Taking a big leap from murmurs at ‘chai-samosa parties’, shareholders made their voice heard loud and clear in 2014 with support from regulators, as they were seen vetoing cushy deals of promoters and fat pay packages of top executives.
After stopping quite a few controversial related party deals and forcing better transparency on corporate governance matters this year, the shareholder activism is expected to gain further momentum in the new year, as minority investors — including individuals, FIIs, mutual funds and insurance firms — get more serious about their voting power.
Rightly summing up the trend, regulator for over 5,000 listed companies Sebi’s chairman U K Sinha said that things are changing for good and shareholder and board meetings were no more like ‘chai-samosa parties’, as investors and independent directors were making their voices heard.
He also called upon the institutional investors to become more active and act like ‘guardians’ for smaller shareholders, while voting for the proposals made by the company management.
With stringent corporate governance regulations helping their cause, the emboldened shareholders made the right noises forcing the likes of Maruti, Tata Motors and United Spirits to either re-work or scrap certain proposals.
Mutual funds became more active as stakeholders in companies, especially after Sebi asked them to disclose the rationale for their voting decisions. In addition, they are required to make such details public every quarter.
“Shareholder activism will only increase in 2015 and will help in ensuring better corporate governance practices,” Association of Mutual Funds in India (AMFI) Chairman Sundeep Sikka said.
Sikka, also CEO of Reliance Mutual Fund, emphasised that small and retail investors should get a fair voice as well as representation.
“In terms of shareholder activism, mutual funds are playing a big role as custodians of small investors… It is a very good trend,” he noted.
Describing shareholder activism witnessed in 2014 as a “big change”, proxy advisory firm Institutional Investor Advisory Services (IiAS) said it has been quite a remarkable year.
“Shareholders are getting more engaged and participative. Companies are listening to them… Last year it (activism by shareholders) was a murmur and now it is a shout,” IiAS Founder and Managing Director Amit Tandon said.
Right from setting up a new plant to paying higher executive compensation to related party deals being voted out, shareholders ruled the roost in 2014.
In a rare development in the country’s corporate landscape, domestic mutual funds opposed a proposal of Suzuki Motor Corp taking over a Gujarat plant from its India unit Maruti Suzuki and selling cars made from that factory back to the Indian carmaker.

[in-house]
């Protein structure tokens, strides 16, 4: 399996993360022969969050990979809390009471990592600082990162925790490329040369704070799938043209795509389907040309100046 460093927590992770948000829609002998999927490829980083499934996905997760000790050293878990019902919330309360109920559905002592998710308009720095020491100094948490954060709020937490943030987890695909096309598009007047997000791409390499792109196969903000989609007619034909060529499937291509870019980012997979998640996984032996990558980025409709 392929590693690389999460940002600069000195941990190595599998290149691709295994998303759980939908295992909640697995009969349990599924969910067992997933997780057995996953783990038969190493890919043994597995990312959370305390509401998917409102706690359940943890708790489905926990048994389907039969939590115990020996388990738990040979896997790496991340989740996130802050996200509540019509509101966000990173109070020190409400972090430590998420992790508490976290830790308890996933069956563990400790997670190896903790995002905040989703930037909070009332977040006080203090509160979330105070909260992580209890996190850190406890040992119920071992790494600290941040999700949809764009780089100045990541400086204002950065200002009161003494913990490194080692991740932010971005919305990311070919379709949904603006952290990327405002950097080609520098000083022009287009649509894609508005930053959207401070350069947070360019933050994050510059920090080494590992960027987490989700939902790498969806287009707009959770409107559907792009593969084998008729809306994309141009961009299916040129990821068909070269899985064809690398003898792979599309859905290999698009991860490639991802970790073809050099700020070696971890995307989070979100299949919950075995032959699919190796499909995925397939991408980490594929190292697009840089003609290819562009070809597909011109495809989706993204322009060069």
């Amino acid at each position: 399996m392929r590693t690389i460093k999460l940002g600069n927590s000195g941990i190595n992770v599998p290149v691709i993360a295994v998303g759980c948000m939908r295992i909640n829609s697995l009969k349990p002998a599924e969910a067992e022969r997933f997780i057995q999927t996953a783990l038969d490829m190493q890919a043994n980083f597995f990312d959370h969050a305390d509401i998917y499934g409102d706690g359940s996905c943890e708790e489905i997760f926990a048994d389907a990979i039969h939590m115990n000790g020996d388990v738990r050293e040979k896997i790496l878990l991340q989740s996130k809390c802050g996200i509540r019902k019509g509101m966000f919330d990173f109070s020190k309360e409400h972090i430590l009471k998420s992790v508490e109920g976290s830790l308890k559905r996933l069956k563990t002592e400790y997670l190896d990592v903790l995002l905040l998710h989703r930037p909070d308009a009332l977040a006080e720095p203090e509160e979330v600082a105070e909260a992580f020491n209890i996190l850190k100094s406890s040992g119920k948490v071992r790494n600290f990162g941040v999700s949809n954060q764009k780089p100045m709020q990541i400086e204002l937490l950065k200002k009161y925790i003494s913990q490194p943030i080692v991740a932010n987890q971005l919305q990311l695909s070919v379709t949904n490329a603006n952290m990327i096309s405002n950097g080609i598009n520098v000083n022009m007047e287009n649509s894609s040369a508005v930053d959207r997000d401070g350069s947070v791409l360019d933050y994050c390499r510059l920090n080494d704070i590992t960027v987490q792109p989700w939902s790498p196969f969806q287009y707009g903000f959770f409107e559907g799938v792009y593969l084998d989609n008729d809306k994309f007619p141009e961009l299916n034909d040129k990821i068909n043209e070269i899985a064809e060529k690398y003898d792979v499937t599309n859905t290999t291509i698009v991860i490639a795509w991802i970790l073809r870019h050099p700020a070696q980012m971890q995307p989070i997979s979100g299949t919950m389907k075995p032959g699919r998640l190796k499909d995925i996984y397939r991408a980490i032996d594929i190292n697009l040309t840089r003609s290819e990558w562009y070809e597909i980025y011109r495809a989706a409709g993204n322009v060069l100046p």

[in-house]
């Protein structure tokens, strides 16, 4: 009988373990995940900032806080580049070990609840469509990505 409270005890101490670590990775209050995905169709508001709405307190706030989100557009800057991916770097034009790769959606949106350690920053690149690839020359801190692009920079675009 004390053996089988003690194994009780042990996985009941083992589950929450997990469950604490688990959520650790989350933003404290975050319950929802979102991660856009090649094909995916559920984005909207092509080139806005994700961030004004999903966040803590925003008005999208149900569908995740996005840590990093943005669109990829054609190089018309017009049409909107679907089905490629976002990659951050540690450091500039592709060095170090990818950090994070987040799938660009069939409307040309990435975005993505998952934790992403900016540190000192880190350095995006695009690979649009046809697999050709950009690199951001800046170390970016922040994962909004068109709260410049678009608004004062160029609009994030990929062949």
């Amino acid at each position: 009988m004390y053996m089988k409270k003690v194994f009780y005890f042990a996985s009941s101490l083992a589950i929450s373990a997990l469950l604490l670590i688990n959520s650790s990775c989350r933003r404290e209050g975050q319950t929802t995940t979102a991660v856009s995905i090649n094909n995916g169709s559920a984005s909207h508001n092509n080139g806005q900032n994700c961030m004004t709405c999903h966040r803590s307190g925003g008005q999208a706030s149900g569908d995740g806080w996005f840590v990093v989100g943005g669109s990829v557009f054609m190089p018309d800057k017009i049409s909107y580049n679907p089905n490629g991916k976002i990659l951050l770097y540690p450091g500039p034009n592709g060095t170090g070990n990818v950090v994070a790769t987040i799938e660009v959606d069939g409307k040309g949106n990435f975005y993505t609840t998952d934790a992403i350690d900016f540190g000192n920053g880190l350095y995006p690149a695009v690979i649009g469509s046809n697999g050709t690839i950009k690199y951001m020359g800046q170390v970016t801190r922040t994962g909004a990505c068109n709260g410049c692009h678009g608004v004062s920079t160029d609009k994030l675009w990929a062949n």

Maruti had to rework some provisions in the proposal and is yet to seek shareholders’ approval for the same. The auto major is now awaiting implementation of proposed changes in the new companies law before approaching the minority shareholders on this matter.
Delivering another punch in July, shareholders voted against Tata Motors’ proposals to increase compensation for its three top executives.
Salary proposals for Tata Motors’ executive directors â€” Ravindra Pisharody (Commercial Vehicles) and Satish Borwankar (Quality) and Karl Slym (late managing director) were rejected by the shareholders through postal ballot.
Last month, minority shareholders of United Spirits also rejected as many as 9 out of 12 resolutions, including those pertaining to entities connected with its erstwhile promoter Vijay Mallya.
Other instances of shareholder activism include those of Panacea Biotech where related party deals were defeated.
Going back in time, it was the shareholder opposition that blew the lid off the country’s largest ever corporate fraud at Satyam Computer Services in early 2009.
The software exporter’s founder Ramalinga Raju had to admit cooking up accounts, after institutional investors forced it to shelve nearly USD 1.6 billion worth twin deals to acquire Maytas Properties and Maytas Infra — two entities that were then under the control of Raju’s sons.
Noting that stronger regulations have pushed corporate governance into the centre stage, IiAS’s Amit Tandon said that in the wake of rising shareholder activism, companies are engaging more with them.
“Over a period of time, shareholders will be more responsible in exercising their voting rights,” he said.